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Structure. 1995 Jan 15;3(1):87-100.

Three-dimensional structure of the diphtheria toxin repressor in complex with divalent cation co-repressors.

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  • 1Department of Biological Structure, School of Medicine, University of Washington, Seattle 98195, USA.

Abstract

BACKGROUND:

When Corynebacterium diphtheriae encounters an environment with a low concentration of iron ions, it initiates the synthesis of several virulence factors, including diphtheria toxin. The diphtheria toxin repressor (DtxR) plays a key role in this iron-dependent, global regulatory system and is the prototype for a new family of iron-dependent repressor proteins in Gram-positive bacteria. This study aimed to increase understanding of the general regulatory principles of cation binding to DtxR.

RESULTS:

The crystal structure of dimeric DtxR holo-repressor in complex with different transition metals shows that each subunit comprises an amino-terminal DNA-binding domain, an interface domain (which contains two metal-binding sites) and a third, very flexible carboxy-terminal domain. Each DNA-binding domain contains a helix-turn-helix motif and has a topology which is very similar to catabolite gene activator protein (CAP). Molecular modeling suggests that bound DNA adopts a bent conformation with helices alpha 3 of DtxR interacting with the major grooves. The two metal-binding sites lie approximately 10 A apart. Binding site 2 is positioned at a potential hinge region between the DNA-binding and interface domains. Residues 98-108 appear to be crucial for the functioning of the repressor; these provide four of the ligands of the two metal-binding sites and three residues at the other side of the helix which are at the heart of the dimer interface.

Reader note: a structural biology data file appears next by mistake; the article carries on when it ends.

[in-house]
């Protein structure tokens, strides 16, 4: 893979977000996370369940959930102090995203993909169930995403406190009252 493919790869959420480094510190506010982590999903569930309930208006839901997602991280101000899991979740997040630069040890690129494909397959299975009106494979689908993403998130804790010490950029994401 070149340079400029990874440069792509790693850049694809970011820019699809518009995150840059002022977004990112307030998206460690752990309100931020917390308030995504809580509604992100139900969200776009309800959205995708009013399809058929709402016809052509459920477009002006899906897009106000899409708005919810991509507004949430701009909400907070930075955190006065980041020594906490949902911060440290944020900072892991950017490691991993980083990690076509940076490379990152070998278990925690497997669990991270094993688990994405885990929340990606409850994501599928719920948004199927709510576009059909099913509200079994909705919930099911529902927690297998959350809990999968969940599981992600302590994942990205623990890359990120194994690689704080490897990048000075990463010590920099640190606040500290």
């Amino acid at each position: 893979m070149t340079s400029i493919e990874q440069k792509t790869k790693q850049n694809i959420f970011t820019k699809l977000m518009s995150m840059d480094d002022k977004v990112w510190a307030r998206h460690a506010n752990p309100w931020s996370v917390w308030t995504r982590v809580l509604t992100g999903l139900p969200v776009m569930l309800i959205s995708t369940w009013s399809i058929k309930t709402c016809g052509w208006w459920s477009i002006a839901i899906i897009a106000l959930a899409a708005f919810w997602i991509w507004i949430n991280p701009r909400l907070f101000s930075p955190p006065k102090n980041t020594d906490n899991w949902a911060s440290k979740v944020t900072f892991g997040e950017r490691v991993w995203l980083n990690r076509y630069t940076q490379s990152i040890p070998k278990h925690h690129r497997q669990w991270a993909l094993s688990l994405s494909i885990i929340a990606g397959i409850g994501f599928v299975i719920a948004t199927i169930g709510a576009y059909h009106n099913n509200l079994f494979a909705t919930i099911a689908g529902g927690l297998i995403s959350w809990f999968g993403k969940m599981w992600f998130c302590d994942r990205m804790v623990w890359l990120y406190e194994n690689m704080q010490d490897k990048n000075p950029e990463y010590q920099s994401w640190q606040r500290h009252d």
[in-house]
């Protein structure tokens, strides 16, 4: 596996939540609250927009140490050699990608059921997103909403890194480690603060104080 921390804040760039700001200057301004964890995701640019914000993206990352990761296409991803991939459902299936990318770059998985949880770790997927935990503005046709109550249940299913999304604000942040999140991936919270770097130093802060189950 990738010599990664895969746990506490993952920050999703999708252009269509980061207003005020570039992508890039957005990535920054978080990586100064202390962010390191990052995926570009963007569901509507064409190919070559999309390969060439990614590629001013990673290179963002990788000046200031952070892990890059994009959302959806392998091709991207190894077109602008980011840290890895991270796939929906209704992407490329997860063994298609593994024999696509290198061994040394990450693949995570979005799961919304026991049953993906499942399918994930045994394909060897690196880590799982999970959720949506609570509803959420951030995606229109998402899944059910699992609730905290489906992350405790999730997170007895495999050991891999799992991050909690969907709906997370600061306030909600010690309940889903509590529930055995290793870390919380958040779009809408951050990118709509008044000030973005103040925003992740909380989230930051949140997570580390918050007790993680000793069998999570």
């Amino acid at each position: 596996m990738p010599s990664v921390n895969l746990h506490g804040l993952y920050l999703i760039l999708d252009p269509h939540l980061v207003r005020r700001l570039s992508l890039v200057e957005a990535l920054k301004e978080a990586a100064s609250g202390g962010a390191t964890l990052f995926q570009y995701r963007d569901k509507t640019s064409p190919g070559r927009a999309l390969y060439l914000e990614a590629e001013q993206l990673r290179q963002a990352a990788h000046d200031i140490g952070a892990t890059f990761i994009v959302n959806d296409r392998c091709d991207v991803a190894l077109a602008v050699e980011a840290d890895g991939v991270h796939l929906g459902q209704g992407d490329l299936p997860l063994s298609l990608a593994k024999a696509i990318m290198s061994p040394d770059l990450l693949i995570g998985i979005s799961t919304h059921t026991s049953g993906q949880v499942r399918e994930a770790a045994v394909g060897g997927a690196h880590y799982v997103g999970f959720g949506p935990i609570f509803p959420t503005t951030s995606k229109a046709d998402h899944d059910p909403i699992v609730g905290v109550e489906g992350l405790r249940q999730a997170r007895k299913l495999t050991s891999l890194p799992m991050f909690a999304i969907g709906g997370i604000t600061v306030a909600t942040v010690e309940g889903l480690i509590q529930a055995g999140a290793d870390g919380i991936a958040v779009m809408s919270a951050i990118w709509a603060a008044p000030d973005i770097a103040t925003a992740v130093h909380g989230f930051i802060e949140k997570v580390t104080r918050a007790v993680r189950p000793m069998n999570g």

CONCLUSIONS:

The crystal structure of the DtxR holorepressor suggests that the divalent cation co-repressor controls motions of the DNA-binding domain. In this way the metal co-repressor governs the distance between operator recognition elements in the two subunits and, consequently, DNA recognition.

PMID:
7743135
[PubMed - indexed for MEDLINE]
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